The Policy Relevance of Environmental History

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Environmental history, like other ‘new’ historical fields such as women’s history, civil rights history and social history, was born or revived during the 1960’s and still bears significant connections to the socio – political movement which fostered its emergence. Environmental history aims to break down disciplinary fences and has drawn insights from arenas such as ecology, geography, economics, anthropology and environmental science. The field of environmental history has been forged predominantly by United States historians such as Donald Worster, Johnson Hughes, William Cronen and John Robert McNeill. Environmental historians study the past; looking at how human systems have altered the natural environment and how the natural environment can have just as substantial impacts on our lives; influencing human cultures, interactions and ways of life. Most environmental historians do this taking into account their own concern for the environment, in the hope of informing future decisions’ regarding its management. As renowned environmental historian William Cronen states, one of the most exciting challenges of this field ‘…is the chance to enlist historical scholarship in the service of improving human relationships with nature’. Therefore, the interplay between history and policy is particularly relevant for environmental historians with the aim of bridging the gap between the study of history as an academic discipline, and its usefulness in informing public opinion.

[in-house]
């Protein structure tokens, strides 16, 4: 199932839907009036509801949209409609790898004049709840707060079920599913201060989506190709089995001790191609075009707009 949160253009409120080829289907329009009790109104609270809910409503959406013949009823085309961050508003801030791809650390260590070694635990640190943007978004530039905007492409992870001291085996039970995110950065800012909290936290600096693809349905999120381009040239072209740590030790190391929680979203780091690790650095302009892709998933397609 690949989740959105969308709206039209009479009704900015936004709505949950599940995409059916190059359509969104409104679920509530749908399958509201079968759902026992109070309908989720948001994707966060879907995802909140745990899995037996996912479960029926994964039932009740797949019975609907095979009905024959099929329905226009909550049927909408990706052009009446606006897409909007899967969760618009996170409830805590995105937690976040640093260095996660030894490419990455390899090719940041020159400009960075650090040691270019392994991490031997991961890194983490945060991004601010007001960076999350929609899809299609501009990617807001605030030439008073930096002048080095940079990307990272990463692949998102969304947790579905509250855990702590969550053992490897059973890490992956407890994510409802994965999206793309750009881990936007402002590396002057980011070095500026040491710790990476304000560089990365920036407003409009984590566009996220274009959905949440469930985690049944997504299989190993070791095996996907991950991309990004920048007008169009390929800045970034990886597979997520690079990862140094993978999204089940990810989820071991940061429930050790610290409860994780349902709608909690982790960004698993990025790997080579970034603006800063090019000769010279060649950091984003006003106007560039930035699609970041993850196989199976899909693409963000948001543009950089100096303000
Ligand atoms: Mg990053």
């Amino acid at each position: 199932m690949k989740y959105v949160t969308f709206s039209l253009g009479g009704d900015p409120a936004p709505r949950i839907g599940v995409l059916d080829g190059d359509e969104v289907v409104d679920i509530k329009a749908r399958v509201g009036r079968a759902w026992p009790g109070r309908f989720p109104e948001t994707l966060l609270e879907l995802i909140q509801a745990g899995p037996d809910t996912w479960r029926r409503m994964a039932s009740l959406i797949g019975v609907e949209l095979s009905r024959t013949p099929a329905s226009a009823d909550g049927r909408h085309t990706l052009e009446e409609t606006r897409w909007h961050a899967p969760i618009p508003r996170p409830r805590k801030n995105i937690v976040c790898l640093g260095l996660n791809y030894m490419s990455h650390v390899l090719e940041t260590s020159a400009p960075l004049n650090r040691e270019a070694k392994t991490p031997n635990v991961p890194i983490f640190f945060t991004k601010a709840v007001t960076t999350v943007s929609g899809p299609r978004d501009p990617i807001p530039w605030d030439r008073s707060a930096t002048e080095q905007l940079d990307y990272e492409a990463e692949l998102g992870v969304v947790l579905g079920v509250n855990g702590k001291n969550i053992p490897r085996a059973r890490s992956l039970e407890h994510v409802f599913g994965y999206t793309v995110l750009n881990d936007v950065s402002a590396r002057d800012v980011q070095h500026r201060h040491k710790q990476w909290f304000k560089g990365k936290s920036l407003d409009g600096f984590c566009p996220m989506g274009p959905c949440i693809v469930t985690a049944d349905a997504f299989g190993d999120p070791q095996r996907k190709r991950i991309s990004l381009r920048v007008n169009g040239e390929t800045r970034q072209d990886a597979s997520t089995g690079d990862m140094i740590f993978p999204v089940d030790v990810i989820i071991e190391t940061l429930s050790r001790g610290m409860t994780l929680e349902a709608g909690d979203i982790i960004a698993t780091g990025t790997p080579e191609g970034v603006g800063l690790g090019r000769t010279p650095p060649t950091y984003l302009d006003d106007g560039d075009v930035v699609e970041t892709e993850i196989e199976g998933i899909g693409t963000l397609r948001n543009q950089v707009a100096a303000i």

The methodology employed by environmental historians is aimed at discerning ‘…the threads that weave people and their environments together in particular patterns’. This requires an understanding of both human systems and the natural environment. Traditionally, these areas have remained separate paradigms with their own methods of inquiry and theories regarding how the world worked. However, the theoretical foundation of environmental history attempts to integrate the two disciplines of study by analysing how human action and the natural environment interact. According to Barbara Leibhardt, the key to environmental history is the recognition that ‘…human beings like other living organisms, share relationships with their natural environments that change over time’. This form of history puts human behaviour into a broader context in which we are not the only actors. To be effective in its pursuit, environmental history must be able to influence the opinions of not only those who study the past, but those who will play a part in shaping the future. In saying this, historians rarely make predictions or prophecies about what is to come. It is the role of historians to tell the stories of the past in order for society to better interpret phenomena in relation to present and future outcomes.